Figure 1a shows a typical STM image of a graphene wrinkle at the boundary of two flat terraces of the Rh surface. Moiré patterns with identical period of ~2.76 nm are observed on both the right and left terraces flanking the wrinkle, as shown in Fig. 1b. For monolayer graphene on a Rh(111) surface, the lattice mismatch between graphene (0.246 nm) and Rh(111) (0.269 nm) leads to hexagonal moiré superstructures with the expected periodicity approximately about 2.9 nm resulted from a 12C/11Rh coincidence lattice^{39,40,41} (Supplementary Fig. S1, the characteristic of the moiré superstructures is distinct from that shown in Fig. 1). The 2.76 nm periodic protuberance, as shown in Fig. 1, is attributed to the moiré pattern arising from a stacking misorientation between the top graphene layer and the underlayer graphene. The twisted angle θ, estimated as 5.1°, is related to the period of the moiré pattern by D=a/[2sin(θ/2)] with a~0.246 nm. The line profile, as shown in Fig. 1c, indicates that the onedimensional wrinkle is a strained structure of the twisted graphene bilayer with a high curvature and outofplane distortions at the apex (see Supplementary Fig. S2 for a STM topography of the wrinkle). The average height and width (peak width at halfheight) of the wrinkle are about 7.9 and 8.2 nm, respectively. For a corrugated twisted graphene bilayer with a small curvature, we can observe moiré superstructures along wrinkles and ripples^{37,38} (Supplementary Fig. S3). However, it is difficult to obtain atomicresolution image of the wrinkle shown in Fig. 1 because of its large curvature. The wrinkle could still be twisted graphene bilayer with a finite interlayer coupling and, of course, the large bending of the wrinkle also can result in a local slide of two graphene sheets relative to each other, then the two graphene sheets may become decoupled at the very top of the wrinkle.
VHSs and superlattice Dirac points
Figure 1d show ten dI/dV−V curves recorded at different positions along the line profile in Fig. 1c. Curves 1–7, 9 and 10 are measured at the flat twisted graphene bilayer on the Rh terraces. Curve 8, which shows distinct characteristics comparing with that of the curves 1–7, 9 and 10, is measured at the strained wrinkle. The tunnelling spectrum gives direct access to the local density of states (LDOSs) of the surface at the position of the STM tip. The experimental result in Fig. 1d indicates that the strain affects the electronic band structures of the twisted graphene bilayer remarkably.
For a twisted graphene bilayer, the Dirac points of the two layers no longer coincide and the zeroenergy states occur at k=−ΔK/2 in layer 1 and k=ΔK/2 in layer 2 (here ΔK =ΔK=2Ksin(θ/2) is the shift between the corresponding Dirac points of the twisted graphene bilayer, and K=4π/3a with a~0.246 nm the lattice constant of the hexagonal lattice). When there is a finite interlayer hopping t_{θ}, two saddle points (two VHSs) at ΔE_{vhs}=ħν_{F}ΔK−2t_{θ} are unavoidable along the intersection of the two Dirac cones: K and K_{θ} (refs 22, 23, 26, 42, 43) (Supplementary Fig. S4 and Supplementary Note 1). The two pronounced peaks flanking zerobias in the tunnelling spectra of the curves 1–7, 9 and 10, as shown in Fig. 1, are attributed to the two VHSs of the LDOSs. For a twisted graphene bilayer with a vanishingly small interlayer coupling, one can only observe the moiré pattern but not the VHSs in the STM studies^{22}. In our experiment, the energy difference of the two VHSs ΔE_{vhs} deduced from the tunnelling spectra is almost a constant at a fixed position. However, the energy difference of the two peaks decreases when the experimental position approaches the strained wrinkle (similar experimental result was also observed in the left terraces of the wrinkle). For the curve 1, the energy difference of the two VHSs is ΔE_{vhs}~0.59 eV. For the curve 7, the value of ΔE_{vhs} decreases to 0.38 eV, as shown in Supplementary Fig. S5. We will demonstrate subsequently that the decrease of ΔE_{vhs} originates from the straininduced lattice deformations.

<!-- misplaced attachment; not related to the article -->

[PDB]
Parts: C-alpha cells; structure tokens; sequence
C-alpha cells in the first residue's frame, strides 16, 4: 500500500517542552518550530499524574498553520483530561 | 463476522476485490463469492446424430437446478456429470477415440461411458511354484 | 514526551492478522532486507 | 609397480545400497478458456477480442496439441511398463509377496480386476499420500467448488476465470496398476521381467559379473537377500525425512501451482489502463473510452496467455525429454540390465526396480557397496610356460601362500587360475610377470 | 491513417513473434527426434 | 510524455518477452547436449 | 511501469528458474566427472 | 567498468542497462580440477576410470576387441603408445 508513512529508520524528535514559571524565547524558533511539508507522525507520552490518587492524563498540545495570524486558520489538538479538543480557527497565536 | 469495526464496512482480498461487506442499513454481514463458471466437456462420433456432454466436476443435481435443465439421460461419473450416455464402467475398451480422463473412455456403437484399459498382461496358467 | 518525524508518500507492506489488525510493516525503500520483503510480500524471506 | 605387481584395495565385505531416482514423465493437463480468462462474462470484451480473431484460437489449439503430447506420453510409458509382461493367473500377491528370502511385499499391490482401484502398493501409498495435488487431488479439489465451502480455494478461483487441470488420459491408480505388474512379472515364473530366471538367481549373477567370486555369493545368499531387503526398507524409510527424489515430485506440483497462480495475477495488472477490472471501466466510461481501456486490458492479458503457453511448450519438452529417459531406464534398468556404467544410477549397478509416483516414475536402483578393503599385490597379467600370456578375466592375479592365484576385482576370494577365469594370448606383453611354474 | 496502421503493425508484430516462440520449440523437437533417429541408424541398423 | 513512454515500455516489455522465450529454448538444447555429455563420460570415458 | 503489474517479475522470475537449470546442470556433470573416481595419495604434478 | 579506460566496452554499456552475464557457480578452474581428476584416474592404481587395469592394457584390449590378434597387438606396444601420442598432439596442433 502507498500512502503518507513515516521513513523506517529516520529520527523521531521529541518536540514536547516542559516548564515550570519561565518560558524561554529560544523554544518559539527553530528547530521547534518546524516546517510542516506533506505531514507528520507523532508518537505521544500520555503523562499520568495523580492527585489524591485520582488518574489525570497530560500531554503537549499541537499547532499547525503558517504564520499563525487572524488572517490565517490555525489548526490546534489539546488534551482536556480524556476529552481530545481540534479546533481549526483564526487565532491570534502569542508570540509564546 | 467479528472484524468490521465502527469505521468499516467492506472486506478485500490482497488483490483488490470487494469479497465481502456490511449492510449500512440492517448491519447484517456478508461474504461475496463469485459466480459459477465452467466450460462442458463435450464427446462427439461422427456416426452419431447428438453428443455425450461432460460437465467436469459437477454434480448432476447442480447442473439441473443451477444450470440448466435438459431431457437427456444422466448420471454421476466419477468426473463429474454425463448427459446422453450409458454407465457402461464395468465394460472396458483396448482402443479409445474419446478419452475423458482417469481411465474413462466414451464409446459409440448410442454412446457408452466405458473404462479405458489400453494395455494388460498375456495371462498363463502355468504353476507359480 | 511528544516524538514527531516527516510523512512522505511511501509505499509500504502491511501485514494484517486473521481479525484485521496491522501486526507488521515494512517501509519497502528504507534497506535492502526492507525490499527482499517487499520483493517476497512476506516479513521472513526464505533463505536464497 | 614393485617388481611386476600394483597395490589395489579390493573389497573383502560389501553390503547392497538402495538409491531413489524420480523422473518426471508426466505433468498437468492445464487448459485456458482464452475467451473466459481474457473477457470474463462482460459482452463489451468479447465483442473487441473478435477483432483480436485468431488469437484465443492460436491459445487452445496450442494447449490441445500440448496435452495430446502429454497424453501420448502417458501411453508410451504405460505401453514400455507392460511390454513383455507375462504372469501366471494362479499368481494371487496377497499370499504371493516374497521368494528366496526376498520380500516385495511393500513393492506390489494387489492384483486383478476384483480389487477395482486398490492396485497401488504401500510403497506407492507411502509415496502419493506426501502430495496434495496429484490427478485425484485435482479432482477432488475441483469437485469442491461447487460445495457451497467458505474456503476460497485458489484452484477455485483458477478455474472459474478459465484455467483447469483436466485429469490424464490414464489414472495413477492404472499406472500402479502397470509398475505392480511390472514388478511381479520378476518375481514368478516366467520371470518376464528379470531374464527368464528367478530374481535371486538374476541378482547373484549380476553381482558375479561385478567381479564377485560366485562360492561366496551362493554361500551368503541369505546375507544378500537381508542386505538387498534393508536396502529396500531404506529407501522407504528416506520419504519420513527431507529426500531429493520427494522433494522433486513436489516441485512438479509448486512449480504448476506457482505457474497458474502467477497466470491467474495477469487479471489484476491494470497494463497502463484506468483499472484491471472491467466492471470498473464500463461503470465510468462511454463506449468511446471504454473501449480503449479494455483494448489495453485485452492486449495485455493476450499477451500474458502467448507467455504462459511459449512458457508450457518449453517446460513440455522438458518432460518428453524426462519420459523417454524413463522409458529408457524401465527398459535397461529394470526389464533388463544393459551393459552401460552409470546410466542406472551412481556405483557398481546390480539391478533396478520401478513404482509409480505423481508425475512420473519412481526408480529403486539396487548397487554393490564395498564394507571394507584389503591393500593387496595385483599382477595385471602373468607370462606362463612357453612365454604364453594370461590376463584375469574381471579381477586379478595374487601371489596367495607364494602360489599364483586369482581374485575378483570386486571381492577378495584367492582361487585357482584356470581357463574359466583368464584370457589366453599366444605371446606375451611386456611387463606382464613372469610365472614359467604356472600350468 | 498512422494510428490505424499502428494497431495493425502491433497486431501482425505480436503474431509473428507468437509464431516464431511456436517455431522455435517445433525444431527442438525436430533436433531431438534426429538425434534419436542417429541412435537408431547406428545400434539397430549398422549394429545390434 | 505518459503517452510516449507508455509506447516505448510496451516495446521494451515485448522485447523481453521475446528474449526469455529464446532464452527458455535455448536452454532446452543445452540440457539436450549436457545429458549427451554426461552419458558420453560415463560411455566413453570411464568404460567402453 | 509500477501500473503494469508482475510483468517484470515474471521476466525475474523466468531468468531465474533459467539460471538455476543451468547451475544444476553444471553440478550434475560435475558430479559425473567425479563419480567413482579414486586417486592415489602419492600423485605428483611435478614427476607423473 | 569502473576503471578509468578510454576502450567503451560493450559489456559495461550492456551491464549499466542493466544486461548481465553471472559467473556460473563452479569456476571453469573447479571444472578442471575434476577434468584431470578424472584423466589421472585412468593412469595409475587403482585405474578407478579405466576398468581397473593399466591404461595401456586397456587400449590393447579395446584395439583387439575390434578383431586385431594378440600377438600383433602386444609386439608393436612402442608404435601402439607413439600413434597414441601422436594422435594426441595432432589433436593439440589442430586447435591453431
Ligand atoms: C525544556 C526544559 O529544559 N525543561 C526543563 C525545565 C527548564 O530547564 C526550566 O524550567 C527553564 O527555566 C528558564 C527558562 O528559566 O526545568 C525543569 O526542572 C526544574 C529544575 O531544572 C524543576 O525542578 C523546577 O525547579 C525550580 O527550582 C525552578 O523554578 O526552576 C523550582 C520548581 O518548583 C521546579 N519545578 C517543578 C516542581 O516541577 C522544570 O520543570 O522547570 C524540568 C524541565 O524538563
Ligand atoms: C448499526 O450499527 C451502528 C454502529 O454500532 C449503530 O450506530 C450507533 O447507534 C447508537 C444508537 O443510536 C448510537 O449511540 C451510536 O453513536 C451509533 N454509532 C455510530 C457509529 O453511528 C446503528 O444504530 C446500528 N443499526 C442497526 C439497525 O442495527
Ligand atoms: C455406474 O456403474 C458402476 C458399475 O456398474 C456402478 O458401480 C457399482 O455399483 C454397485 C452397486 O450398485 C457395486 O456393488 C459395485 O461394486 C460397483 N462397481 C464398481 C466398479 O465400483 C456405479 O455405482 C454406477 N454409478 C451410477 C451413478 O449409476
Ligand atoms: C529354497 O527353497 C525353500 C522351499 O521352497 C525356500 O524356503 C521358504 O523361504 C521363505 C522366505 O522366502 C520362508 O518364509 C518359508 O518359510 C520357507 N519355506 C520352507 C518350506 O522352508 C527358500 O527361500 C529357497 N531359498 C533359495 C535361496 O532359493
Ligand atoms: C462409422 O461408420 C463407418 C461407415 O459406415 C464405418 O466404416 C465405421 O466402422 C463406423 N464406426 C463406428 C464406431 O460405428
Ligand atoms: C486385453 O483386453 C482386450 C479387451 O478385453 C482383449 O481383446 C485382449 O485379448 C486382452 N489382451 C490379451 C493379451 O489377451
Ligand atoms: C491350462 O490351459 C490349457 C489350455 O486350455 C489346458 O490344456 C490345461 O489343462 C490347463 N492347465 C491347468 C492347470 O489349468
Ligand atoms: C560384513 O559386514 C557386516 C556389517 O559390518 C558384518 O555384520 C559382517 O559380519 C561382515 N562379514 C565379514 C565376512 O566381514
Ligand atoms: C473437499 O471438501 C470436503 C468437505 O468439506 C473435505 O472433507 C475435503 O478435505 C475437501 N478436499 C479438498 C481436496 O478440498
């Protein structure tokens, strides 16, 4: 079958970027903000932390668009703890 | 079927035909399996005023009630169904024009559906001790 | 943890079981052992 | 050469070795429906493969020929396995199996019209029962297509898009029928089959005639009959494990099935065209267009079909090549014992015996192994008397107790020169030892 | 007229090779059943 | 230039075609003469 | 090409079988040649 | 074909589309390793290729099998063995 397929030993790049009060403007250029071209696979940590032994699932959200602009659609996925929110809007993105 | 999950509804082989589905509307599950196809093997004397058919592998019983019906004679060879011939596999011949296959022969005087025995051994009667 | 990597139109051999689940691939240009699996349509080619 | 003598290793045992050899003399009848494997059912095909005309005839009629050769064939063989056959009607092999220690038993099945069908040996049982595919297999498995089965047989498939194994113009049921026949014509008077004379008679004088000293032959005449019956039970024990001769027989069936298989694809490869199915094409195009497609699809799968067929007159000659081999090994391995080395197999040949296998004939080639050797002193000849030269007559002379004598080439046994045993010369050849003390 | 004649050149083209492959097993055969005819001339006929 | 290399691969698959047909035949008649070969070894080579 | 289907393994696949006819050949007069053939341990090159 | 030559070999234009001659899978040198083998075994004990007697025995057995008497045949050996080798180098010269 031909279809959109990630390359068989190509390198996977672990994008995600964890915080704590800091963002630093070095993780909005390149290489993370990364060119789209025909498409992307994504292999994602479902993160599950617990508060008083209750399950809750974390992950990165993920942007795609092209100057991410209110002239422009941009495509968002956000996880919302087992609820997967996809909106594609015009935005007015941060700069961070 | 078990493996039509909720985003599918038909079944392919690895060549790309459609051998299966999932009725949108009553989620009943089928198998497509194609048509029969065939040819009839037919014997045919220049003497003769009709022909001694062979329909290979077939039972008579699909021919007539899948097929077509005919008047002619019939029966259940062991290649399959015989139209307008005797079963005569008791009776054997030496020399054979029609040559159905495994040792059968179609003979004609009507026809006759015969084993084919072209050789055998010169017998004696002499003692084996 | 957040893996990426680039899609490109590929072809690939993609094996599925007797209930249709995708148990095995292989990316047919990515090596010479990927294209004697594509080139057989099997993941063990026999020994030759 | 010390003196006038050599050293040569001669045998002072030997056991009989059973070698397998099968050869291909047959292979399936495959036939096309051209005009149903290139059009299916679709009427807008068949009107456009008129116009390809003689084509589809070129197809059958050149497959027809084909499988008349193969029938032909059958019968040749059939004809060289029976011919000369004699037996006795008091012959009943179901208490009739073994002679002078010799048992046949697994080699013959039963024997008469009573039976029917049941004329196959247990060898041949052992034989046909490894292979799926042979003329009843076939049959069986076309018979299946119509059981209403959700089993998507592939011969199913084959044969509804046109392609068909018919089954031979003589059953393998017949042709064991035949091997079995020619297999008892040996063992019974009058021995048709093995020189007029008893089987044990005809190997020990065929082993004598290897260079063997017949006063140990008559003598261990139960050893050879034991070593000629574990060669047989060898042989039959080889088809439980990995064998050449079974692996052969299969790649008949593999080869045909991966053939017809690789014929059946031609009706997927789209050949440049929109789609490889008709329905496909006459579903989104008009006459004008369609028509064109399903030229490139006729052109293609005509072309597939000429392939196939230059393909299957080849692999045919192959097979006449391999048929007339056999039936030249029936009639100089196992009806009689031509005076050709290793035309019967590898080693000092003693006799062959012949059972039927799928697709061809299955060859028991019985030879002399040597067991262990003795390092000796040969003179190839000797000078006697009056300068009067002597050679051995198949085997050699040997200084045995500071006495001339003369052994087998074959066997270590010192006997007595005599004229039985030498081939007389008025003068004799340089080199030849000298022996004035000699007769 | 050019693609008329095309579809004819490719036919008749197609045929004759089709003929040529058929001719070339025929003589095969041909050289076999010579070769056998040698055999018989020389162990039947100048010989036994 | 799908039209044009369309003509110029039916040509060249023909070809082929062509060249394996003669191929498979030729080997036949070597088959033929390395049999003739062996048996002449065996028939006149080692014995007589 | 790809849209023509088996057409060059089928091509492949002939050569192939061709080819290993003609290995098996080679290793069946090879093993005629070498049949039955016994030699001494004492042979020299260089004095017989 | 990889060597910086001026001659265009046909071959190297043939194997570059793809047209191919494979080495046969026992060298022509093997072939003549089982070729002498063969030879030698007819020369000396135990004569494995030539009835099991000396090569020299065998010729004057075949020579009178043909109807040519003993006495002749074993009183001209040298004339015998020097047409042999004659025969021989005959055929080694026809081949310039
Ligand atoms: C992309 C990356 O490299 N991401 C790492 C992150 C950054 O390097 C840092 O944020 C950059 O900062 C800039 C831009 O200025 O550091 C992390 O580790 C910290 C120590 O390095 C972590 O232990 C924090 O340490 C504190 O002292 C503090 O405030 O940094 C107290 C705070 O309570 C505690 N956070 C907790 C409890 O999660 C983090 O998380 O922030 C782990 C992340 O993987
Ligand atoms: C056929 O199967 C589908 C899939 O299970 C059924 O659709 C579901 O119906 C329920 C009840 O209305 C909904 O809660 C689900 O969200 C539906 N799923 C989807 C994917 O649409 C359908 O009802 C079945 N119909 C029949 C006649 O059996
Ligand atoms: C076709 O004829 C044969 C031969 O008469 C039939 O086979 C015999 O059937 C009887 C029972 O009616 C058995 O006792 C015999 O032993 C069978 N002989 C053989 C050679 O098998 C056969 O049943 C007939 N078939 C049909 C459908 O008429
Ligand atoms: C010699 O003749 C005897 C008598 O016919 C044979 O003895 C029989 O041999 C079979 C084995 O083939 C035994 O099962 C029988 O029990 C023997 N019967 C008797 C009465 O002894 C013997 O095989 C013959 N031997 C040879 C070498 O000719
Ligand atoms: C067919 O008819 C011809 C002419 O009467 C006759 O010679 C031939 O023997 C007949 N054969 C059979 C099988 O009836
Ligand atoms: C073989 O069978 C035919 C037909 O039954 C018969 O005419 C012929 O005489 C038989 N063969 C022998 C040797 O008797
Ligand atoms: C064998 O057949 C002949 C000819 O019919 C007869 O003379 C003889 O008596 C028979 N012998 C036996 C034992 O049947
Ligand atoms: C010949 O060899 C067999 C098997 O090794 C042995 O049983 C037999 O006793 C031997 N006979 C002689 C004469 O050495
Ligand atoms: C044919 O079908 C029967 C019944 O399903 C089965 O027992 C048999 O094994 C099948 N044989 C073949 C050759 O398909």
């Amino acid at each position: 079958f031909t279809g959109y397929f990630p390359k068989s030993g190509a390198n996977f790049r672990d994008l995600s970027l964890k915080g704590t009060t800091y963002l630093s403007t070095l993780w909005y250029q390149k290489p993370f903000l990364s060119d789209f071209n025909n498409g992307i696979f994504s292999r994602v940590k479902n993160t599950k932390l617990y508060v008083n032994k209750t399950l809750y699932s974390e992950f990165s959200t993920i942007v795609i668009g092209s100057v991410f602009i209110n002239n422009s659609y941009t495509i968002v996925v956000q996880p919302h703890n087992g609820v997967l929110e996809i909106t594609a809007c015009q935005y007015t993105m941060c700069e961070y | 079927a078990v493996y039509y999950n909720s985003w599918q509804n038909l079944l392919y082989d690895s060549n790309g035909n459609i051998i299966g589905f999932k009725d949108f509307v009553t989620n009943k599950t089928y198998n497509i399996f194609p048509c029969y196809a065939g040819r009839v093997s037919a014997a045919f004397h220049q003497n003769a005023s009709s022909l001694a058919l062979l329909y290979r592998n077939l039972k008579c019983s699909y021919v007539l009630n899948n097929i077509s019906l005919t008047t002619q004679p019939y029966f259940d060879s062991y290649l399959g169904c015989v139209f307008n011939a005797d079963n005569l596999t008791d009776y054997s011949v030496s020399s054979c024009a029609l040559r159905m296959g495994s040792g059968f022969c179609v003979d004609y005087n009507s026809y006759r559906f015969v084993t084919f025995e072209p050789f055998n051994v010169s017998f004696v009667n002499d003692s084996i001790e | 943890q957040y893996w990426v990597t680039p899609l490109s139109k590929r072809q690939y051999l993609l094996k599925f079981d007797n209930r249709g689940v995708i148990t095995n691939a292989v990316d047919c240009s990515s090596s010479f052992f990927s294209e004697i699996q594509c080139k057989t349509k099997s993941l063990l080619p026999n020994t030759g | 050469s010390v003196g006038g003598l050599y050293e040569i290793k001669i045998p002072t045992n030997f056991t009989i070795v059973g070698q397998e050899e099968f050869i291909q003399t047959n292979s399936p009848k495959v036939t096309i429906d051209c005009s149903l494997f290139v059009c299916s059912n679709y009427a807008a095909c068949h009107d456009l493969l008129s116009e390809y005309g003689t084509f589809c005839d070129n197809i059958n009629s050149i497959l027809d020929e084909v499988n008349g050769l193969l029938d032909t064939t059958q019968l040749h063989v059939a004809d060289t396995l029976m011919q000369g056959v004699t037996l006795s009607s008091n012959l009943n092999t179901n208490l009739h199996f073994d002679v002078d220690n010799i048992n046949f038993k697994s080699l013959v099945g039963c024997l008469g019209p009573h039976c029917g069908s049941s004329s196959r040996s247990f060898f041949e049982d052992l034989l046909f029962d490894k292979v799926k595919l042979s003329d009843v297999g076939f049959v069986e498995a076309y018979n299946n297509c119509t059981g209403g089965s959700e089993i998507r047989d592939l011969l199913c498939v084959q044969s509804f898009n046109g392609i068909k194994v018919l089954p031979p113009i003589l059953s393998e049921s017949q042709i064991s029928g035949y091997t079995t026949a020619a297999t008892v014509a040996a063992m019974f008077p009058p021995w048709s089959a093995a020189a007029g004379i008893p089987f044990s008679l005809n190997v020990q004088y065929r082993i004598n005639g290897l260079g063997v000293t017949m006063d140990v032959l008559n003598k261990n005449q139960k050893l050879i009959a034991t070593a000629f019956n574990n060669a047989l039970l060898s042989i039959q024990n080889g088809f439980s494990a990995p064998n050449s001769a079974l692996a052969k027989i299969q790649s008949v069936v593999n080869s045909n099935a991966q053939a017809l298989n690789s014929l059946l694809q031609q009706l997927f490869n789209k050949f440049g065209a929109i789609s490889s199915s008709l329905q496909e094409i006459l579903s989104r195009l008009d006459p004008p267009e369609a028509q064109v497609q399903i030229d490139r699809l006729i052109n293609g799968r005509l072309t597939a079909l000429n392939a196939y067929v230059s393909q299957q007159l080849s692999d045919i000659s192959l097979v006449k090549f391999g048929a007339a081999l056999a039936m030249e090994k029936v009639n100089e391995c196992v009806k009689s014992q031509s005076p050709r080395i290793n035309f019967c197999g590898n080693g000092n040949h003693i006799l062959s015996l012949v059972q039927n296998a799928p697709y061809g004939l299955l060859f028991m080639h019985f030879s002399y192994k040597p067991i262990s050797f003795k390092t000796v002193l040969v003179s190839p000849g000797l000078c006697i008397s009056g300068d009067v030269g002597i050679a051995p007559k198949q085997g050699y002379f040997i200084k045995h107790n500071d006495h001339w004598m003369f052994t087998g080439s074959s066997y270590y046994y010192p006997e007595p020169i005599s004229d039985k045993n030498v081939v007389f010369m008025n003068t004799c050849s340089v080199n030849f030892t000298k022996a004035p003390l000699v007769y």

Besides the two VHSs, the curves 1−7, 9 and 10 show two dips in the LDOSs (marked by arrows), symmetrically placed at about ±(1.05±0.05) eV around the graphene Dirac point, irrespective of the experimental positions, but generally of asymmetric strength. This reminds us the characteristic of superlattice Dirac points at E_{SD}~±hν_{F}G/2 in both graphene monolayer and twisted graphene bilayer induced by a weak periodic potential (experimentally, the periodic potential can be generated by the moiré pattern between the top layer graphene and the substrate (or the under layer graphene); here G is the reciprocal superlattice vectors of the moiré pattern)^{44,45,46,47,48,49}. The grapheneongraphene moiré pattern can provide a weak periodic potential, which leads to the emergence of the superlattice Dirac points^{49,50}. Considering the period of the moiré pattern of ~2.76 nm and ν_{F}~1.1 × 10^{6} m s^{−1}, we obtain E_{SD}~±0.95 eV, which is slightly smaller than our experimental value (see Supplementary Fig. S6 and Supplementary Note 2 for the theoretical model of the emergence of superlattice Dirac points in the twisted graphene bilayer). This slight discrepancy may arise from the fact that the value of velocity far from the charge neutrality point of graphene is larger than 1.1 × 10^{6} m s^{−1}. It could reach (1.5±0.2) × 10^{6} m s^{−1} (ref. 51).